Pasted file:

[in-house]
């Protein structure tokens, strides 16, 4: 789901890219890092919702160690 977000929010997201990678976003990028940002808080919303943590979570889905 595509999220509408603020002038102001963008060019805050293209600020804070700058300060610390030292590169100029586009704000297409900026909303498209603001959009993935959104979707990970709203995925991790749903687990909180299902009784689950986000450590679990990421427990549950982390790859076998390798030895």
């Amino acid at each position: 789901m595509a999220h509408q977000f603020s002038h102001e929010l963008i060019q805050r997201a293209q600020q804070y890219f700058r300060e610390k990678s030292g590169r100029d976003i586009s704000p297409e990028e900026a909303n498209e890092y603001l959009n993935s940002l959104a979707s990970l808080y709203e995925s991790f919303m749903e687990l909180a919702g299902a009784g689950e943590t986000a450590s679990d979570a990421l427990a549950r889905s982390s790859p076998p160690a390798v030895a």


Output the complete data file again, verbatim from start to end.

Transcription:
[in-house]
């Protein structure tokens, strides 16, 4: 789901890219890092919702160690 977000929010997201990678976003990028940002808080919303943590979570889905 595509999220509408603020002038102001963008060019805050293209600020804070700058300060610390030292590169100029586009704000297409900026909303498209603001959009993935959104979707990970709203995925991790749903687990909180299902009784689950986000450590679990990421427990549950982390790859076998390798030895």
């Amino acid at each position: 789901m595509a999220h509408q977000f603020s002038h102001e929010l963008i060019q805050r997201a293209q600020q804070y890219f700058r300060e610390k990678s030292g590169r100029d976003i586009s704000p297409e990028e900026a909303n498209e890092y603001l959009n993935s940002l959104a979707s990970l808080y709203e995925s991790f919303m749903e687990l909180a919702g299902a009784g689950e943590t986000a450590s679990d979570a990421l427990a549950r889905s982390s790859p076998p160690a390798v030895a």